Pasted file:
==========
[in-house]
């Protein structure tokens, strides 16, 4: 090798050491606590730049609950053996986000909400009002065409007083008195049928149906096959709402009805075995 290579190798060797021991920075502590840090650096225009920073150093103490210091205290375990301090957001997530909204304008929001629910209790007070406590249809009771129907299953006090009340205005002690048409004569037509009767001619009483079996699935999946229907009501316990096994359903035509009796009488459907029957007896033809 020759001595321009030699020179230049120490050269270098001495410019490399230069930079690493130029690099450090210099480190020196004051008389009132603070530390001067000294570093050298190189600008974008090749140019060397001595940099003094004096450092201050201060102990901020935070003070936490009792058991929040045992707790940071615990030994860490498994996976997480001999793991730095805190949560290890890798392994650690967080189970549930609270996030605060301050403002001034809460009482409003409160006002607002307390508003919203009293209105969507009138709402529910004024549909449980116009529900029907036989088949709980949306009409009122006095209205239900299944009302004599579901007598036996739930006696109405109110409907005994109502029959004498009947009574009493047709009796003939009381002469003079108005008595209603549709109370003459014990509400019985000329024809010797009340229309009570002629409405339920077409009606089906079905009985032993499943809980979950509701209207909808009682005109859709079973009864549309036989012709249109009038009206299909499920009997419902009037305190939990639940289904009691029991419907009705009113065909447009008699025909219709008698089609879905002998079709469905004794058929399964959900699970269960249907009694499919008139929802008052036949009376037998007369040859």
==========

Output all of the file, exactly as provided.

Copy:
[in-house]
């Protein structure tokens, strides 16, 4: 090798050491606590730049609950053996986000909400009002065409007083008195049928149906096959709402009805075995 290579190798060797021991920075502590840090650096225009920073150093103490210091205290375990301090957001997530909204304008929001629910209790007070406590249809009771129907299953006090009340205005002690048409004569037509009767001619009483079996699935999946229907009501316990096994359903035509009796009488459907029957007896033809 020759001595321009030699020179230049120490050269270098001495410019490399230069930079690493130029690099450090210099480190020196004051008389009132603070530390001067000294570093050298190189600008974008090749140019060397001595940099003094004096450092201050201060102990901020935070003070936490009792058991929040045992707790940071615990030994860490498994996976997480001999793991730095805190949560290890890798392994650690967080189970549930609270996030605060301050403002001034809460009482409003409160006002607002307390508003919203009293209105969507009138709402529910004024549909449980116009529900029907036989088949709980949306009409009122006095209205239900299944009302004599579901007598036996739930006696109405109110409907005994109502029959004498009947009574009493047709009796003939009381002469003079108005008595209603549709109370003459014990509400019985000329024809010797009340229309009570002629409405339920077409009606089906079905009985032993499943809980979950509701209207909808009682005109859709079973009864549309036989012709249109009038009206299909499920009997419902009037305190939990639940289904009691029991419907009705009113065909447009008699025909219709008698089609879905002998079709469905004794058929399964959900699970269960249907009694499919008139929802008052036949009376037998007369040859």